Friday, March 25, 2016


Just had a phone call from Gloria, the office administrator of the Public Transportation Section. The caller id said 2471, and I was taken back in time to about 25 years ago, when the land line telephone had just been introduced to our little town. Grandpa bought one of these old-fashioned phones with the finger dialing gadget and all that antiquity features! The number that was assigned to our household was 4271. Those days, you wouldn’t need to dial a 7-digit number to call anyone in town; only four digits would suffice; although, if you wanted to call out of town, you would have to add another three digits to the beginning of it, which were 648, and this was when you wanted to call within your district, and if you wanted to call someone outside your residing district, you had to dial another 3-digit number preceding all the seven numbers suffixing a zero, which was 0-142. So, these numbers are somehow carved into the wall of my memory and would never drop into my subconscious!
Another trigger to this whole “wonder” is when I wanted to reference the coordinator of the course I used to teach at Missouri S&T, the IDE 120 – Materials Testing, Dr. Jeffery Thomas. His office phone number was the same as our first phone number, 4271, and I didn’t even need to dial the 341 for university internal calls, and that was nice too. Calling from outside the university, though, I had to first dial the area code 573 and then 341-4271.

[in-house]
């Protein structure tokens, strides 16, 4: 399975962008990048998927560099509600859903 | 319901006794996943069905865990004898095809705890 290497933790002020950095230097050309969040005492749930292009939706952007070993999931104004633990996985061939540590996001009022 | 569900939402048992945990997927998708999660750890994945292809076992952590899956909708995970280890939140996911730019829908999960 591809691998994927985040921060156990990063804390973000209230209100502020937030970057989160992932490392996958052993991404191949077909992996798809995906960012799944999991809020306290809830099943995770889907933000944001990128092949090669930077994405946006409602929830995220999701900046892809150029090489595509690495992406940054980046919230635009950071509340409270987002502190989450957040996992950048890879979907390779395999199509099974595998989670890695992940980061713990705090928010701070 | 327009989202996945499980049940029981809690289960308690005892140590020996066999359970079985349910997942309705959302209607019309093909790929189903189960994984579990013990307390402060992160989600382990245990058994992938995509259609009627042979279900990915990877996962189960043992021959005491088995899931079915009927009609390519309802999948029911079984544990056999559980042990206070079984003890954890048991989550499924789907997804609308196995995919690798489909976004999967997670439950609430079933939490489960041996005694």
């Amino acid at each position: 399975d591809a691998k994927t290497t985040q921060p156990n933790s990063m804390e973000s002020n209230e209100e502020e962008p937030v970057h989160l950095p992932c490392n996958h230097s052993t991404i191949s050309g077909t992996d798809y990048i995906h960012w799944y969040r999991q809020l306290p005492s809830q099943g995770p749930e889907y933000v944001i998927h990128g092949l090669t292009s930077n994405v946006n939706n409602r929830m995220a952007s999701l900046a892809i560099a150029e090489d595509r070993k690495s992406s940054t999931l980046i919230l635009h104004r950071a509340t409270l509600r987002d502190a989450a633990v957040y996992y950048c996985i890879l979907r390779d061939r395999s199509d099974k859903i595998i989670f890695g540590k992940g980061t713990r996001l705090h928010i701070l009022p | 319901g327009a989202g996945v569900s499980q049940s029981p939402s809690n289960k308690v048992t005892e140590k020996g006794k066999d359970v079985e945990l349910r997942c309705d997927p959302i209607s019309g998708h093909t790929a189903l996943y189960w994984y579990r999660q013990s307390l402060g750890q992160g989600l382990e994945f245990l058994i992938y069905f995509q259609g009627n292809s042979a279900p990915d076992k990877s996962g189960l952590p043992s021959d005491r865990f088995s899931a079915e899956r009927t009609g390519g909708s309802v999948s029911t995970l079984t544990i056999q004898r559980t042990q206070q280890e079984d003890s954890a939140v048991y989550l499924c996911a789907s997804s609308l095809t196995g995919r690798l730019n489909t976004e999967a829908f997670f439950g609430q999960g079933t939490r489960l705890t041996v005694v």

And now, Gloria’s phone number is 2471, and if I want to call the department from outside I will have to first dial the area code 501 and then 569-2471. Nice and interesting resemblance and another little trivia of life, which I enjoy noticing. It’s kind of a thing some people may have like this friend I had at Missouri S&T, Maryam Abdi. I hope she is doing alright, she was/is a bright kid and I wish the best for her. But anyway, one day we were studying or drinking coffee or something at Panera that she mentioned how she notices a combination of the three numbers 1, 3, and 5 in a lot of instances through different uses, in the number plates of cars, telephone numbers in billboard advertisements, some engineering constants in her books, etc. and she also showed me an occurrence right then, which I don’t remember what it was. Then she asked me if I had such an observation of numbers anytime, and well no I had never noticed anything like that. Well that was somehow interesting too, a little trivia in one’s analytical mind to generate patterns through random observations in her personal “world of ideas”.

Isn’t this cool to have something foolishly interesting?!